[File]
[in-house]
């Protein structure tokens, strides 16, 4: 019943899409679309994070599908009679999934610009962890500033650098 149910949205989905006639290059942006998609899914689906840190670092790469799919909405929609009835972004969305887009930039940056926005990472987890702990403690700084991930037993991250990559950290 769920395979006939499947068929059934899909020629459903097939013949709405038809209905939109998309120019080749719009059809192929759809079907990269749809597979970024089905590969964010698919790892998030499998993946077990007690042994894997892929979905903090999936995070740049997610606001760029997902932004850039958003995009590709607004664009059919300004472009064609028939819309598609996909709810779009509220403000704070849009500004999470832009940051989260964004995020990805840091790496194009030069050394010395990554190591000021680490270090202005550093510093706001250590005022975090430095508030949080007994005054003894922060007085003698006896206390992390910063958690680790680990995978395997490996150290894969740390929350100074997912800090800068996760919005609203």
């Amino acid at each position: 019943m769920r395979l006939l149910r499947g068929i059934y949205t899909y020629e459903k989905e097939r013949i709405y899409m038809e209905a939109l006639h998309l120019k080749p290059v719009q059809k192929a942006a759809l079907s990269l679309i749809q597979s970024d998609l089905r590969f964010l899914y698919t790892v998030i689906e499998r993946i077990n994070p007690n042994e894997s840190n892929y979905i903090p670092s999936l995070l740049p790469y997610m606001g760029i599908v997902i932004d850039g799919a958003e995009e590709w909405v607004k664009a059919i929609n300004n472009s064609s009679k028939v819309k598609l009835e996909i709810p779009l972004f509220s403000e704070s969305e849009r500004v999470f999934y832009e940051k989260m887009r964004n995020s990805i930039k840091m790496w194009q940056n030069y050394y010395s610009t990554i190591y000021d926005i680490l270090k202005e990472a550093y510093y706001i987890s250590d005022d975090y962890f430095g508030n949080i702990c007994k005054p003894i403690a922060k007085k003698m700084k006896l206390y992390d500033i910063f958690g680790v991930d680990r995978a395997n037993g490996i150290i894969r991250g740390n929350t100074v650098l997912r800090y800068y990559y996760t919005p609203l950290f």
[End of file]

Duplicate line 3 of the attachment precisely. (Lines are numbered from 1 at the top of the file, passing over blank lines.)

């Amino acid at each position: 019943m769920r395979l006939l149910r499947g068929i059934y949205t899909y020629e459903k989905e097939r013949i709405y899409m038809e209905a939109l006639h998309l120019k080749p290059v719009q059809k192929a942006a759809l079907s990269l679309i749809q597979s970024d998609l089905r590969f964010l899914y698919t790892v998030i689906e499998r993946i077990n994070p007690n042994e894997s840190n892929y979905i903090p670092s999936l995070l740049p790469y997610m606001g760029i599908v997902i932004d850039g799919a958003e995009e590709w909405v607004k664009a059919i929609n300004n472009s064609s009679k028939v819309k598609l009835e996909i709810p779009l972004f509220s403000e704070s969305e849009r500004v999470f999934y832009e940051k989260m887009r964004n995020s990805i930039k840091m790496w194009q940056n030069y050394y010395s610009t990554i190591y000021d926005i680490l270090k202005e990472a550093y510093y706001i987890s250590d005022d975090y962890f430095g508030n949080i702990c007994k005054p003894i403690a922060k007085k003698m700084k006896l206390y992390d500033i910063f958690g680790v991930d680990r995978a395997n037993g490996i150290i894969r991250g740390n929350t100074v650098l997912r800090y800068y990559y996760t919005p609203l950290f």